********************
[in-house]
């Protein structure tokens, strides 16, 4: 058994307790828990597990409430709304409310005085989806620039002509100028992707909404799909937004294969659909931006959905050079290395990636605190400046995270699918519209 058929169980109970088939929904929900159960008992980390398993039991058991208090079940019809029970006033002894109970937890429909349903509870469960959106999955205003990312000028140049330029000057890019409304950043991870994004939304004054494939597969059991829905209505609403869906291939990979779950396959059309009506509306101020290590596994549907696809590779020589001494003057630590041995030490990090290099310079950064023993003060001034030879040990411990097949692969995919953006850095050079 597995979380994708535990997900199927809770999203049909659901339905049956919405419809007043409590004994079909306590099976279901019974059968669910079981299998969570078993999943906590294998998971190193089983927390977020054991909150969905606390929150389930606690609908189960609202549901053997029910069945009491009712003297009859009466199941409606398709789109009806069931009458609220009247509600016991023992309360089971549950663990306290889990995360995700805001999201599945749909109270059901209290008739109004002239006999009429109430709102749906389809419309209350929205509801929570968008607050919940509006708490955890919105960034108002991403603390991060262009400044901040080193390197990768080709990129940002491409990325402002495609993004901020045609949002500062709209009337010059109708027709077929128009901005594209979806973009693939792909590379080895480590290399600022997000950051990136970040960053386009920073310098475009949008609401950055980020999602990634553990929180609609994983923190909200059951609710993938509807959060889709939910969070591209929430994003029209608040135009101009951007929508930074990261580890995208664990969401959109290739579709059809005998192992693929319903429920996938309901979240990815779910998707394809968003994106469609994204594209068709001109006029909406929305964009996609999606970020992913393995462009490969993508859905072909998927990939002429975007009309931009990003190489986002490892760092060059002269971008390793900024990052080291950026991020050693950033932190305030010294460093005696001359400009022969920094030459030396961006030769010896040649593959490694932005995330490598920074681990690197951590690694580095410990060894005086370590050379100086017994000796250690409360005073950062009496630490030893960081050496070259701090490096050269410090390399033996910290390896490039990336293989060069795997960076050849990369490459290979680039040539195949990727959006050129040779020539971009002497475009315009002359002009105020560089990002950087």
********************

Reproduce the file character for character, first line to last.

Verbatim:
[in-house]
């Protein structure tokens, strides 16, 4: 058994307790828990597990409430709304409310005085989806620039002509100028992707909404799909937004294969659909931006959905050079290395990636605190400046995270699918519209 058929169980109970088939929904929900159960008992980390398993039991058991208090079940019809029970006033002894109970937890429909349903509870469960959106999955205003990312000028140049330029000057890019409304950043991870994004939304004054494939597969059991829905209505609403869906291939990979779950396959059309009506509306101020290590596994549907696809590779020589001494003057630590041995030490990090290099310079950064023993003060001034030879040990411990097949692969995919953006850095050079 597995979380994708535990997900199927809770999203049909659901339905049956919405419809007043409590004994079909306590099976279901019974059968669910079981299998969570078993999943906590294998998971190193089983927390977020054991909150969905606390929150389930606690609908189960609202549901053997029910069945009491009712003297009859009466199941409606398709789109009806069931009458609220009247509600016991023992309360089971549950663990306290889990995360995700805001999201599945749909109270059901209290008739109004002239006999009429109430709102749906389809419309209350929205509801929570968008607050919940509006708490955890919105960034108002991403603390991060262009400044901040080193390197990768080709990129940002491409990325402002495609993004901020045609949002500062709209009337010059109708027709077929128009901005594209979806973009693939792909590379080895480590290399600022997000950051990136970040960053386009920073310098475009949008609401950055980020999602990634553990929180609609994983923190909200059951609710993938509807959060889709939910969070591209929430994003029209608040135009101009951007929508930074990261580890995208664990969401959109290739579709059809005998192992693929319903429920996938309901979240990815779910998707394809968003994106469609994204594209068709001109006029909406929305964009996609999606970020992913393995462009490969993508859905072909998927990939002429975007009309931009990003190489986002490892760092060059002269971008390793900024990052080291950026991020050693950033932190305030010294460093005696001359400009022969920094030459030396961006030769010896040649593959490694932005995330490598920074681990690197951590690694580095410990060894005086370590050379100086017994000796250690409360005073950062009496630490030893960081050496070259701090490096050269410090390399033996910290390896490039990336293989060069795997960076050849990369490459290979680039040539195949990727959006050129040779020539971009002497475009315009002359002009105020560089990002950087």